Monday 14 March 2011

Old birds!

Well all this talk of 'Wisdom', the female Laysan albatross being the oldest wild bird on record really started to get a little annoying!  Being from a little rock in the South Pacific, we seem to often fall off the face of the earth when other Nations make comparisons of oldest, biggest, longest, blah, blah...  So when (largely US) sites started crowing on about 'Wisdom' being the oldest recorded wild bird, and quite possibly what may be the oldest 'currently living' wild bird, I thought the World had gone mad and suddenly forgotten our very own NZ icon - 'Grandma'.  Generally touted as being the oldest known albatross, she was first banded in 1937 at Taiaroa Head in Dunedin.  She apparently bred through most of her life, to finally raise her last chick in 1989, not returning the next season.  Therefore, with the average age of first breeding of Royal albatross suggested to be just under 10 years of age, and the fact she was banded breeding in 1937, she was at least 61-62 years of age...or was she?

Getting a little hot under the collar about all this, I decided to investigate this a little further myself, to try and get to the bottom of 'Grandma's' actual age...just so I could set the record straight.  What has ensued has been the destruction of the basis to many of my seabird talks onboard ships, and the utter dismay that I may have lied - and been lied to - for many years!

I contacted a colleague of mine, who shall remain nameless to protect his identity.  I emailed him to see if he could shed any light on the matter.  An email arrived with what can only be described as enough information to seriously question the authenticity of 'Grandma's' record.  I'm probably opening a whole can of worms here, and may incur the wrath of God, but heck, it's not the first time and wont be the last!

A paper produced in 1993 outlines longevity of Northern Royal albatrosses at Taiaroa Head, and specifically discusses the case of 'Grandma', being one of the founding birds.  This paper can be downloaded from the CSIRO website here.  She was banded with a single colour band by Lance Richdale, a pioneering seabird biologist, and apparently very accurate and methodical worker, on about 22 Dec 1937 when she was attending a nest with an egg.  The following year she was again breeding with the same male, at the same nest, and had her first metal band and another colour band added.  The pair were variously rebanded as metal bands wore out (they were using aluminium and copper in the early days), and with various colour bands.  In 1955 her mate failed to turn up, and she was present in the early part of the season, but not seen again until November 1963.  Sounds fair?  Not really in my mind.

An explanation for her supposed absence is that it was "probably related to the small amount of time" the ranger at the time was spending at the colony due to other duties.  In support of this is the fact that several other birds (three) had similar gaps during the same period (1955-68), with the longest gap being 12 years.  These four birds are the only ones on record to have been subsequently seen after being 'absent' for more than two years.  However, this makes little sense to me, and questions whether the same birds were actually subsequently sighted.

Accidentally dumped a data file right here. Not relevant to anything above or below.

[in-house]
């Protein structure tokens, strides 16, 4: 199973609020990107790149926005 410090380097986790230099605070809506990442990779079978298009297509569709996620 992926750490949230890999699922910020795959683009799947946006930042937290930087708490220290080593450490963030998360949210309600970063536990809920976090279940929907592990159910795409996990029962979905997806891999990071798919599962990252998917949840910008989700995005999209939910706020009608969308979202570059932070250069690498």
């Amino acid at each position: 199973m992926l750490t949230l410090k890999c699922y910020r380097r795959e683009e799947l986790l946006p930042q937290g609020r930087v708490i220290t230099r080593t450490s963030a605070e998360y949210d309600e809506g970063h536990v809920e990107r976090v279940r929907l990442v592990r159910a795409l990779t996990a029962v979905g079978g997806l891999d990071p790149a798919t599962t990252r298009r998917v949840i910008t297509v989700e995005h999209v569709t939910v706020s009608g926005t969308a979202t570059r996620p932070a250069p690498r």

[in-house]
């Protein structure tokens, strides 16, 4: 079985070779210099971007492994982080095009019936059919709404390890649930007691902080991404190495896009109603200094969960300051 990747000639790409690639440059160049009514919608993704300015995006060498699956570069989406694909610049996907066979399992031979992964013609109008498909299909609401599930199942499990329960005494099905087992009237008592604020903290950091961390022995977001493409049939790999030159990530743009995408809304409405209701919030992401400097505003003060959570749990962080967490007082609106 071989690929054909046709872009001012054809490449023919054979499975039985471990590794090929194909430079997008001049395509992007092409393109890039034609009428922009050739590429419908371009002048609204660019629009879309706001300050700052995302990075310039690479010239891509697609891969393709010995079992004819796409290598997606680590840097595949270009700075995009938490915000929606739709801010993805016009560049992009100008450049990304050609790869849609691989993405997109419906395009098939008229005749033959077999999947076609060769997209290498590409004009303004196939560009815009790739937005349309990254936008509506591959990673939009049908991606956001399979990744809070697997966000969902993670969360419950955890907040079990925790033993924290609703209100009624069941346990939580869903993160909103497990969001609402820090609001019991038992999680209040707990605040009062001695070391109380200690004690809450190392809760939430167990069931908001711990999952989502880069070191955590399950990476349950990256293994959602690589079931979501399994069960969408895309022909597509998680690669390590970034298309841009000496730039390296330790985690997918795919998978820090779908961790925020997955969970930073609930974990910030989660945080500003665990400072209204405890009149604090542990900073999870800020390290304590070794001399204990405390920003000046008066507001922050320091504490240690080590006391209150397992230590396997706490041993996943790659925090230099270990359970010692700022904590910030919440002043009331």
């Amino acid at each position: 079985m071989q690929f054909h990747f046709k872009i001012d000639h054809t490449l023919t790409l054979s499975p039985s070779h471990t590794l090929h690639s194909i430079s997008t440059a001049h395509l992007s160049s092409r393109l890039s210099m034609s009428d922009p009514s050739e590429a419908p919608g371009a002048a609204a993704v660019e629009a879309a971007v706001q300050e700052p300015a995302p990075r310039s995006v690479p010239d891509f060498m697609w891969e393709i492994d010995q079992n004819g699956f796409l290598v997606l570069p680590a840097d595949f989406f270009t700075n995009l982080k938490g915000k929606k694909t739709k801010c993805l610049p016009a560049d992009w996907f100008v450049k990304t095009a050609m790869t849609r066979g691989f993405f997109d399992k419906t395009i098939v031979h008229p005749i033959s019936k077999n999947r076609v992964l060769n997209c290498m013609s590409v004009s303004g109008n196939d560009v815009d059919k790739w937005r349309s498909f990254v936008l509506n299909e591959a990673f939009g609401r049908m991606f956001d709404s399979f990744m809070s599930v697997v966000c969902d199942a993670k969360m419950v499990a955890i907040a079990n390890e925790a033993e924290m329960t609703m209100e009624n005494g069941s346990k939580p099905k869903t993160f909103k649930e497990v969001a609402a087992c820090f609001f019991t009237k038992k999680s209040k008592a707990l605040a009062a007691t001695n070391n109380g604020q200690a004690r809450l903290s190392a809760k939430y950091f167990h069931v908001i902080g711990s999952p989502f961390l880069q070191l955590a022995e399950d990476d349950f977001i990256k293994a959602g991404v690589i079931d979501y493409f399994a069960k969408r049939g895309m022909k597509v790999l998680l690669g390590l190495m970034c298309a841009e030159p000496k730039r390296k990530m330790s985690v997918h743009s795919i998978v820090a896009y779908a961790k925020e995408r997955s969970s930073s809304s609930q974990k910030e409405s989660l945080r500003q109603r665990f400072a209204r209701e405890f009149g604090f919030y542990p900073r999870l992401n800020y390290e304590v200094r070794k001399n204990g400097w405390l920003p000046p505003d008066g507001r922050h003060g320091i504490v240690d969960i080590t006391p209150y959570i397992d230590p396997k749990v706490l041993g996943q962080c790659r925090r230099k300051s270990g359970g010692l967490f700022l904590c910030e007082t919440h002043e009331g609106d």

Whatsmore, in 1963 'Grandma' turned up without a metal band (sure this could have fallen off, maybe), but with two blue colour bands.  This is despite her last actual 'recorded' colour combination being Blue/Yellow on the left leg in Jan 1952.  Apparently, these colour combinations often consisted of multiple bands of the same colour, with bands of different materials being tested.  It was also suggested that the only birds with blue colour bands in combination with a metal band were 'Grandma' and her mate...  But if records were loose enough that exact combinations and multiple bands of the same colour were being used but not adequately recorded, then is it not possible other birds were banded with blue bands?  All sounds a little tenuous to me...  That the longest lived albatross at 62+ years was one of the first ever banded at Taiaroa Head, and actual records don't definitively prove it was the same female seems all to good to be true?  Especially when around 36,000 Southern Royal albatross have been banded on Campbell Island since the 1940s and apparently there haven't been any banding records over the age of 50 (yet).  A very trusting person might believe all this, but I just don't think I can.  Withstanding all this, even if it was the same bird, the average age of first breeding at the time might have been just under 10 years, but some females were first recorded breeding at 8 years (and in the 1970s as early as 7 years!).  So this could have made 'Grandma' a mere 59-60 years!

So, go on 'Wisdom' take the crown...but you still won't be a Royal!

This bird might not be 'Grandma' but it's a beaut Southern Royal albatross for sure!

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